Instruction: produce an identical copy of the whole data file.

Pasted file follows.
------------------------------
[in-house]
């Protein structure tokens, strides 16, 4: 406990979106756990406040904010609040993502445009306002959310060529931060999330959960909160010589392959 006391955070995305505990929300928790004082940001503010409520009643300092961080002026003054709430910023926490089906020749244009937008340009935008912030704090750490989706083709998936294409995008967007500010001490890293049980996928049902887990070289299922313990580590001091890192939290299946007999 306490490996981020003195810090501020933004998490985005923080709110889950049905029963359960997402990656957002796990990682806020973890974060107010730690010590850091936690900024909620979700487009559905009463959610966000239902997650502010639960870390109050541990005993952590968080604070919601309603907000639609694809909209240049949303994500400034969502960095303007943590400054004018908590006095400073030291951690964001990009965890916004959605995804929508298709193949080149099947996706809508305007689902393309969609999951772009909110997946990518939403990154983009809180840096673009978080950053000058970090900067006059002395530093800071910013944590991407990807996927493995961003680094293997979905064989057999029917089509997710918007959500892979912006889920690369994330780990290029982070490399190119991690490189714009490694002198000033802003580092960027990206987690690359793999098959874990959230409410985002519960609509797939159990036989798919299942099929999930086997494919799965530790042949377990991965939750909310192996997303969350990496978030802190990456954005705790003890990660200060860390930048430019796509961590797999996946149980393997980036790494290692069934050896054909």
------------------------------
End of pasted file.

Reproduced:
[in-house]
């Protein structure tokens, strides 16, 4: 406990979106756990406040904010609040993502445009306002959310060529931060999330959960909160010589392959 006391955070995305505990929300928790004082940001503010409520009643300092961080002026003054709430910023926490089906020749244009937008340009935008912030704090750490989706083709998936294409995008967007500010001490890293049980996928049902887990070289299922313990580590001091890192939290299946007999 306490490996981020003195810090501020933004998490985005923080709110889950049905029963359960997402990656957002796990990682806020973890974060107010730690010590850091936690900024909620979700487009559905009463959610966000239902997650502010639960870390109050541990005993952590968080604070919601309603907000639609694809909209240049949303994500400034969502960095303007943590400054004018908590006095400073030291951690964001990009965890916004959605995804929508298709193949080149099947996706809508305007689902393309969609999951772009909110997946990518939403990154983009809180840096673009978080950053000058970090900067006059002395530093800071910013944590991407990807996927493995961003680094293997979905064989057999029917089509997710918007959500892979912006889920690369994330780990290029982070490399190119991690490189714009490694002198000033802003580092960027990206987690690359793999098959874990959230409410985002519960609509797939159990036989798919299942099929999930086997494919799965530790042949377990991965939750909310192996997303969350990496978030802190990456954005705790003890990660200060860390930048430019796509961590797999996946149980393997980036790494290692069934050896054909």